I am asked all the time what is it like to be a twin. Not trying to be a smart aleck about it, I ask them what is it like to be a single! Truth is, we all have a lot of fun confusing folks!

Twins, what does that have to do with photography? I am especially drawn to mirror images. So I humbly offer to you some identical images that nature has shown me through my lens. I hope you enjoy them, comment on them, and share some of your own.

A Soup a Man would Like (as long as it is served with a Hamburger)

It seems to be a basic fact: woman like soups far more than men. Unless there are loads of beef, sausage, or ham in it. Does that sound pretty accurate?

Carrots and sweet potatoes make this a pretty orange soup.

This soup has our beef stock added to the it. Thus giving it a heartier taste, sure to please the men at the table. Though I would still serve a juicy hamburger with it too.

Beef stock is easy to make. Another good reason to purchase 1/4 or 1/2 of well-raised beef (like ours!) as bags of great beef bones are part of the order. This post though is for the soup recipe. So here it goes!

Our homemade beef broth from our beef makes excellent, hearty stock.

Carrot and Sweet Potato Soup

1 lb carrots, peeled and cut in chunks

2 lbs sweet potatoes, peeled and cut in chunks

2 medium onion thin sliced

1 T olive oil

2 T butter

1 tsp dried thyme

1 t salt

1/2 t pepper

4 c water

2 c beef broth

1 T apple cider vinegar with ‘the mother’

4 T chopped fresh parsley (2 T for soup, 2 T for garnish)

In iron skillet heat oil and butter, sauté onions. When nicely caramelized add to soup pot. Add water and beef broth (they should both be room temperature). Add carrots and sweet potatoes, salt, pepper, and vinegar. Simmer gently for about 1 hour, or until potatoes and carrots are tender. If you have time after that, turn soup off and let it just ‘rest’ for awhile. Heat back up just before serving. If you prefer ‘lumpy’ soup, mash it with a potato masher. If you prefer a puréed soup, use your immersion blender. Season again with salt and pepper if needed. Garnish: Fresh chopped parsley and a big spoonful of yogurt or sour cream. Enjoy!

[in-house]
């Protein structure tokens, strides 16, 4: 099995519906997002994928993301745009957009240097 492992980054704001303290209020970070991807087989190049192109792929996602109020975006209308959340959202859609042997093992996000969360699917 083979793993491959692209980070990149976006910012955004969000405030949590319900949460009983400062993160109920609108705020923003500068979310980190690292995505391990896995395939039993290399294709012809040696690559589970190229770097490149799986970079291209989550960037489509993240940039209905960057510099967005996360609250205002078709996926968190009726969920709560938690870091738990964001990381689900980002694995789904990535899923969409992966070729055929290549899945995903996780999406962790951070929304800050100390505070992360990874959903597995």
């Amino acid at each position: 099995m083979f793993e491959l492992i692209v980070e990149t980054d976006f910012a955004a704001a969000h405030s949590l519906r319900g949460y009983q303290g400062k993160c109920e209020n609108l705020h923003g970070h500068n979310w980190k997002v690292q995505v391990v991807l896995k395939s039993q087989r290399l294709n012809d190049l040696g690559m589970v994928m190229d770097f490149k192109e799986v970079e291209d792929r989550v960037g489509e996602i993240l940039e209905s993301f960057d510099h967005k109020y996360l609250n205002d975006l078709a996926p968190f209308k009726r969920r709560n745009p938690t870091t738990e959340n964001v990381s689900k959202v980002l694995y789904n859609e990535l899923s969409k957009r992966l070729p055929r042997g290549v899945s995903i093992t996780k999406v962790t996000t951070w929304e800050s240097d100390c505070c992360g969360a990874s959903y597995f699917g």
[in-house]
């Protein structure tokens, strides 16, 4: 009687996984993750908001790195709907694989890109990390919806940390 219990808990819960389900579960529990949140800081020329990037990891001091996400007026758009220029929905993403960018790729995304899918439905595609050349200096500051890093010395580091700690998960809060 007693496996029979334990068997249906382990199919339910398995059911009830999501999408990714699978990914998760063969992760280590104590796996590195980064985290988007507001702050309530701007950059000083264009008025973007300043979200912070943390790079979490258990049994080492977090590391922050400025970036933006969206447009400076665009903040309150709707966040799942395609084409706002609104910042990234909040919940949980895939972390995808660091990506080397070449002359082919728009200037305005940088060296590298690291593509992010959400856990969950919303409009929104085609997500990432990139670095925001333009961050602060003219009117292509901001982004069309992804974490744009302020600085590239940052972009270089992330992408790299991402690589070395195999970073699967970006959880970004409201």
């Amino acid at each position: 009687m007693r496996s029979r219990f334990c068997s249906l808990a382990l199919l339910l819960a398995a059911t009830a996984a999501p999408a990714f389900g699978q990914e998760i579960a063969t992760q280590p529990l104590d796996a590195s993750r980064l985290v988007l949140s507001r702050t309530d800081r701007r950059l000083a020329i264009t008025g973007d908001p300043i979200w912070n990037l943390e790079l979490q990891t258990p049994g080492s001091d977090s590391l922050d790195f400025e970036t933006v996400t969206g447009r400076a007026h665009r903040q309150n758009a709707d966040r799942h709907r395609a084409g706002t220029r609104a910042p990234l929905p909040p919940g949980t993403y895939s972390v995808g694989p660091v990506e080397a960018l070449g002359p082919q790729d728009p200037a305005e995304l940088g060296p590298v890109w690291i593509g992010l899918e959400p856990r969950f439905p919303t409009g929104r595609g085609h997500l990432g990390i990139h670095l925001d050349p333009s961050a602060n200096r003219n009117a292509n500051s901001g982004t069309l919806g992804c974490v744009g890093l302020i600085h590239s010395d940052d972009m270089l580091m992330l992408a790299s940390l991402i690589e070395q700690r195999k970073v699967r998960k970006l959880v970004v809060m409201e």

Tip Dry roasted pecans additionally make a nice garnish. Also, be overly generous with the chopped fresh parsley. It is full of Vitamin C, and is great for the tummy. 🙂

Chopped parsley, yogurt, and dry roasted pecans are a lovely garnish. ~Enjoy~

In Focus?

Sometimes it is hard to tell. Most especially through the tiny viewfinder on the camera. I have taken photographs all my life. Which is now turning into a long time. I thought getting old would take longer.

The camera has no opinion of my age, though it does have a way of telling me my eyes are not what they used to be. Lighting can be manipulated, color, tone, etc as well. But not focus. On days I am feeling especially smarty, I tell folks I meant for that photo to be out of focus!

I took a photography class not long ago. The instructor said if our photos are not shared, but most especially not printed, our photography is incomplete. So I have decided to regularly post some of the photos that folks seem to like.